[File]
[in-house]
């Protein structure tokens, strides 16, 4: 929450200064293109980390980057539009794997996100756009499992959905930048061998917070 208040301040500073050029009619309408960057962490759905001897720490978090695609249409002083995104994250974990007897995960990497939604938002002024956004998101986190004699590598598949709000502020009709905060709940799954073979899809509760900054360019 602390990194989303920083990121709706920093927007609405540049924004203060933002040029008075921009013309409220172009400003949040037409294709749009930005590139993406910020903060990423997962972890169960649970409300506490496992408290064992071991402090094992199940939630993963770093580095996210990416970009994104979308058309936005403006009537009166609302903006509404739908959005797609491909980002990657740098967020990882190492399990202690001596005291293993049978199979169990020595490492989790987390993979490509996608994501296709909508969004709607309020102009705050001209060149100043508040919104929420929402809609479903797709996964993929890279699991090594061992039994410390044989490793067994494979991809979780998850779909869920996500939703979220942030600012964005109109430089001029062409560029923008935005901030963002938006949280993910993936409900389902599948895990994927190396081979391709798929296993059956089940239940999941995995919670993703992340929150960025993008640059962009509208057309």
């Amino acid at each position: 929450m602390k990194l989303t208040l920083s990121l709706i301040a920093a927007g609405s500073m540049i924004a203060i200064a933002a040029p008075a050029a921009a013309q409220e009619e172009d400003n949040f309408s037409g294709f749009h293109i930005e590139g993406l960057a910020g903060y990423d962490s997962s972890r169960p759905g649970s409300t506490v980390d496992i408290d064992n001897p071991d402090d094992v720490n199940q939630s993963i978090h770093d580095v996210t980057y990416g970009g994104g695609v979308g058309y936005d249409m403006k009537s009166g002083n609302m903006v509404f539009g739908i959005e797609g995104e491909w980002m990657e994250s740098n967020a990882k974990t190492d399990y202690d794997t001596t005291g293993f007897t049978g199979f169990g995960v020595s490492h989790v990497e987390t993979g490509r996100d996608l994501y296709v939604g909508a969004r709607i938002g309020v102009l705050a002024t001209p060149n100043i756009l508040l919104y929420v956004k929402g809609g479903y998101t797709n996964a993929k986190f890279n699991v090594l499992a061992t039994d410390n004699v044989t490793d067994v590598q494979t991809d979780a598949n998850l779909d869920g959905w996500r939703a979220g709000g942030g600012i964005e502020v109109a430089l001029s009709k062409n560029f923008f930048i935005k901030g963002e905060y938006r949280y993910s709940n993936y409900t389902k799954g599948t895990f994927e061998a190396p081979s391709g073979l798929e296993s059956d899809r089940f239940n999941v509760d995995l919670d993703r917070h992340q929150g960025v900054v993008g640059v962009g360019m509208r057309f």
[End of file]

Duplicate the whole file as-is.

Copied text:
[in-house]
């Protein structure tokens, strides 16, 4: 929450200064293109980390980057539009794997996100756009499992959905930048061998917070 208040301040500073050029009619309408960057962490759905001897720490978090695609249409002083995104994250974990007897995960990497939604938002002024956004998101986190004699590598598949709000502020009709905060709940799954073979899809509760900054360019 602390990194989303920083990121709706920093927007609405540049924004203060933002040029008075921009013309409220172009400003949040037409294709749009930005590139993406910020903060990423997962972890169960649970409300506490496992408290064992071991402090094992199940939630993963770093580095996210990416970009994104979308058309936005403006009537009166609302903006509404739908959005797609491909980002990657740098967020990882190492399990202690001596005291293993049978199979169990020595490492989790987390993979490509996608994501296709909508969004709607309020102009705050001209060149100043508040919104929420929402809609479903797709996964993929890279699991090594061992039994410390044989490793067994494979991809979780998850779909869920996500939703979220942030600012964005109109430089001029062409560029923008935005901030963002938006949280993910993936409900389902599948895990994927190396081979391709798929296993059956089940239940999941995995919670993703992340929150960025993008640059962009509208057309």
């Amino acid at each position: 929450m602390k990194l989303t208040l920083s990121l709706i301040a920093a927007g609405s500073m540049i924004a203060i200064a933002a040029p008075a050029a921009a013309q409220e009619e172009d400003n949040f309408s037409g294709f749009h293109i930005e590139g993406l960057a910020g903060y990423d962490s997962s972890r169960p759905g649970s409300t506490v980390d496992i408290d064992n001897p071991d402090d094992v720490n199940q939630s993963i978090h770093d580095v996210t980057y990416g970009g994104g695609v979308g058309y936005d249409m403006k009537s009166g002083n609302m903006v509404f539009g739908i959005e797609g995104e491909w980002m990657e994250s740098n967020a990882k974990t190492d399990y202690d794997t001596t005291g293993f007897t049978g199979f169990g995960v020595s490492h989790v990497e987390t993979g490509r996100d996608l994501y296709v939604g909508a969004r709607i938002g309020v102009l705050a002024t001209p060149n100043i756009l508040l919104y929420v956004k929402g809609g479903y998101t797709n996964a993929k986190f890279n699991v090594l499992a061992t039994d410390n004699v044989t490793d067994v590598q494979t991809d979780a598949n998850l779909d869920g959905w996500r939703a979220g709000g942030g600012i964005e502020v109109a430089l001029s009709k062409n560029f923008f930048i935005k901030g963002e905060y938006r949280y993910s709940n993936y409900t389902k799954g599948t895990f994927e061998a190396p081979s391709g073979l798929e296993s059956d899809r089940f239940n999941v509760d995995l919670d993703r917070h992340q929150g960025v900054v993008g640059v962009g360019m509208r057309f």